On my Trip of Wonders with Indonesia’s Ministry of Tourism, I visited plenty of Instagram-worthy destinations, but these were my favourites. In no particular order, here are what I consider to be Indonesia’s top Instagram locations.
Taman Sari Water Palace
Taman Sari, meaning perfumed gardens, is a sprawling complex of pools, parks and waterways. It is said that the sultan would sit in one of the towers and watch the princesses, wives and concubines bathing below before selecting one to join him in his chamber. The baths are beautiful but my personal favourite building from this palace is the picturesque underground mosque. There’s something Escher-like about them. Five staircases lead up from five archways to a central platform and another staircase leads from there to the main storey of the mosque. The entire mosque was once only accessible by an underwater passage, the tunnel where I’d photographed Alex Block.
How to get there: Take a domestic flight from Jakarta to Yogyakarta. The water palace is roughly 30 minutes from the airport and 10 minutes from the city centre.
Located in central Java, this impressive Buddhist temple blends Indonesian indigenous beliefs with Buddhist concept of Nirvana. Borobudur is the world’s largest Buddhist temple and dates back to the 8th and 9th century, 300 years before Cambodia’s Angkor Wat. It’s a magnificent structure set among the rolling hills near Yogyakarta. Set the alarm clock and get here for sunrise. It’s a beautiful sight seeing the first rays of light hit the stupas and the mist clearing over the hills.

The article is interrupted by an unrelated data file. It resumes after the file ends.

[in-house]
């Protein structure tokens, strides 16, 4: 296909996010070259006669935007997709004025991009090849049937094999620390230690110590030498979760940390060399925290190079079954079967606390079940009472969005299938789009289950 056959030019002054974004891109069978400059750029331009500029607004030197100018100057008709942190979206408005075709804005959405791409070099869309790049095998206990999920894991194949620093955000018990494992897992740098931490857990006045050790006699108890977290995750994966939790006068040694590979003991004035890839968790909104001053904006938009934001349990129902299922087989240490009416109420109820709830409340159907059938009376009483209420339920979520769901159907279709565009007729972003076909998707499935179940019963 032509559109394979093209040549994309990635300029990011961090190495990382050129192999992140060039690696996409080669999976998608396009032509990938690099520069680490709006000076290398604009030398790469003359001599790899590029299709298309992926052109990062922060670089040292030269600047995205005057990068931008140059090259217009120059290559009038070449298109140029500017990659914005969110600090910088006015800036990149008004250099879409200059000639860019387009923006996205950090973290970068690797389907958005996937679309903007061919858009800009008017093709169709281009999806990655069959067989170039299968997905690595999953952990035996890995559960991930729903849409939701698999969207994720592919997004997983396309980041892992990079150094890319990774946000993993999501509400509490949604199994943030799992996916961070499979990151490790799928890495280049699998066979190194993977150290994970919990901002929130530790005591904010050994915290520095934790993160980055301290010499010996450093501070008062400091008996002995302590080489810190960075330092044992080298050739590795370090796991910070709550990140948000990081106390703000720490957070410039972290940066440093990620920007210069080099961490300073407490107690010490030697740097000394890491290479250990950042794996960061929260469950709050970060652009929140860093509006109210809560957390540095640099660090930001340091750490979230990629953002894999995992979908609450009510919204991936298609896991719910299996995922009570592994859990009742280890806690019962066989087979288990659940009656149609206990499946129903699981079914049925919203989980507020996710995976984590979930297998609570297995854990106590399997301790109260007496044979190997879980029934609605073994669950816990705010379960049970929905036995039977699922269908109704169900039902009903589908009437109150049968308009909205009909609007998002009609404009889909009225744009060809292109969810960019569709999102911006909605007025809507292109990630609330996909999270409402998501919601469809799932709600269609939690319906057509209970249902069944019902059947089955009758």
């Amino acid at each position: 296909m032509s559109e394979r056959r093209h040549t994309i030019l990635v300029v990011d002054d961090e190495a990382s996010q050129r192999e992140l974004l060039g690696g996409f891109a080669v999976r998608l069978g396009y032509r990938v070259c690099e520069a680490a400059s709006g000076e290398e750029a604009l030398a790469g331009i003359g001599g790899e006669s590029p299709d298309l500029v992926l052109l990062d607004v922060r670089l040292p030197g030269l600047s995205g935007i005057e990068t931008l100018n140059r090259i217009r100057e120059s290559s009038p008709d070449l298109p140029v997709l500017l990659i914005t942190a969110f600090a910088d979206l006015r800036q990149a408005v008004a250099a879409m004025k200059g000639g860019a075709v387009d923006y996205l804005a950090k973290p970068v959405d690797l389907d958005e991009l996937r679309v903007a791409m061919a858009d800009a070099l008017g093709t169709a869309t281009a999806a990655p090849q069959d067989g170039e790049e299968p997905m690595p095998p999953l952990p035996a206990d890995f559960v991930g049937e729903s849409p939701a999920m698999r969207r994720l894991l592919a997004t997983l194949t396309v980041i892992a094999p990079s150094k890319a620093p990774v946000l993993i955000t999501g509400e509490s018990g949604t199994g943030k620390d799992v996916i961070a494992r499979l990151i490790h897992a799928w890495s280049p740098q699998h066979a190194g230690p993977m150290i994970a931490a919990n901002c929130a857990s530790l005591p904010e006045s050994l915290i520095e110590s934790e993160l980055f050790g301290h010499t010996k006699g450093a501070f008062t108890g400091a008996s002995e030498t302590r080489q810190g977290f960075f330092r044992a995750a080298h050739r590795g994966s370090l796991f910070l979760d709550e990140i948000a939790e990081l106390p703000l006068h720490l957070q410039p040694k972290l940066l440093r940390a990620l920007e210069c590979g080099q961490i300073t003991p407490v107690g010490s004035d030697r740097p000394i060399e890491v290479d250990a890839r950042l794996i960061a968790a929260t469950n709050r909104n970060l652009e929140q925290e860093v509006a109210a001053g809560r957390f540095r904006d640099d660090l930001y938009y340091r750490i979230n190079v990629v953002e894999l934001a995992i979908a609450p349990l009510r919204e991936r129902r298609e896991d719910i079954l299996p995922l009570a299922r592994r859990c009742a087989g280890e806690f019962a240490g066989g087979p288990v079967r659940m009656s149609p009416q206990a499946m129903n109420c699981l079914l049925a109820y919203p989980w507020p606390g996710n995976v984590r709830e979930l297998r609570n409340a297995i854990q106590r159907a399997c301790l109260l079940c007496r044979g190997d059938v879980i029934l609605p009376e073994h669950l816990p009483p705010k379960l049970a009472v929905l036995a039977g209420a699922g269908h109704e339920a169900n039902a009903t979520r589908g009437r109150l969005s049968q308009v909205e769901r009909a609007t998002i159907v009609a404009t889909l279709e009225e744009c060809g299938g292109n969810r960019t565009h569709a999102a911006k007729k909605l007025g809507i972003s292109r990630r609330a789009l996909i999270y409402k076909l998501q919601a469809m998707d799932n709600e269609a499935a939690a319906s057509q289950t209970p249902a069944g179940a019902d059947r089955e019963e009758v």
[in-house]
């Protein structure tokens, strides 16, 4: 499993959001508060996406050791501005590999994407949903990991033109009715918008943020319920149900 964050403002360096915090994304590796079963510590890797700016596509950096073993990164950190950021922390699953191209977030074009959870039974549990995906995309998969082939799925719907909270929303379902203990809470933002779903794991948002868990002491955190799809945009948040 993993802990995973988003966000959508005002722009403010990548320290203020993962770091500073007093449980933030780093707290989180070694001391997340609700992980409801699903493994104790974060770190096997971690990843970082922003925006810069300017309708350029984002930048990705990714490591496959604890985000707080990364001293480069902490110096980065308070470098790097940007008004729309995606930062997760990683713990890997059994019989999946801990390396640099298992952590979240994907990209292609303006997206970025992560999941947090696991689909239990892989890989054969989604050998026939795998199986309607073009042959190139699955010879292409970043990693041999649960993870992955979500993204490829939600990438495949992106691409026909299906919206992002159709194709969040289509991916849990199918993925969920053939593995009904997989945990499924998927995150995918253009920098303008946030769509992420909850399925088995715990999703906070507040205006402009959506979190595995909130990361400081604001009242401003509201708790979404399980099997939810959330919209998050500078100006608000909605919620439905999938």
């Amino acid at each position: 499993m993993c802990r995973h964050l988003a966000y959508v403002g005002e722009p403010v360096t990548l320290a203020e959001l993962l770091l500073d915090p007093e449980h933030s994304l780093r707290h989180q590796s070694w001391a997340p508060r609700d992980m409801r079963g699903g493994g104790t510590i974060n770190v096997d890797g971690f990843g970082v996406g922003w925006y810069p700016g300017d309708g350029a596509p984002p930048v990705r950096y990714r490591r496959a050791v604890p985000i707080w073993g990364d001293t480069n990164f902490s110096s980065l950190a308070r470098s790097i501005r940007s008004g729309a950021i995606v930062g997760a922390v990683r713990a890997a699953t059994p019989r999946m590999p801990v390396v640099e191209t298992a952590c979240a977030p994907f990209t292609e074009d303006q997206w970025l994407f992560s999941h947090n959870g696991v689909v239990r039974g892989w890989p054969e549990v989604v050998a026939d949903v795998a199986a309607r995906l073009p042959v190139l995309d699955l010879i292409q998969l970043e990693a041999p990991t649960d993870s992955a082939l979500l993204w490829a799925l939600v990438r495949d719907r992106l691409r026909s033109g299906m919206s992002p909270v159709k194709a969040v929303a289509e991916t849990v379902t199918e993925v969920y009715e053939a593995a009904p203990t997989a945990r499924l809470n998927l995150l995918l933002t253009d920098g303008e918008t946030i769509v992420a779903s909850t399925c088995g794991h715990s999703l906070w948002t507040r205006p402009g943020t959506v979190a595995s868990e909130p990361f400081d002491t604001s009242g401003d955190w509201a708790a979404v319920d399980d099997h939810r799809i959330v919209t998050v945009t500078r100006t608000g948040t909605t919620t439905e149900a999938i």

How to get there: Take a domestic flight from Jakarta to Yogyakarta. The temple is 1 hour and 30 minutes’ drive from the airport.
Toraja’s oldest traditional village, Kete Kesu is surrounded by beautiful paddy fields. The village has fine examples of the Torajans’ unique houses, the Tongkonan, with a row facing the field as you enter the village. It’s a truly picturesque sight. Death is an important part of the Torajan culture and it is something to be celebrated rather than feared. The Torajans believe that the spirits of their ancestors live in the north and Tongkonans are built facing this direction, serving as another link the Torajans have to the dead.
How to get there: Take a domestic flight to Makassar and then transfer to another domestic flight to Palopo. From there, the drive to Kete Kesu is about 2 hours.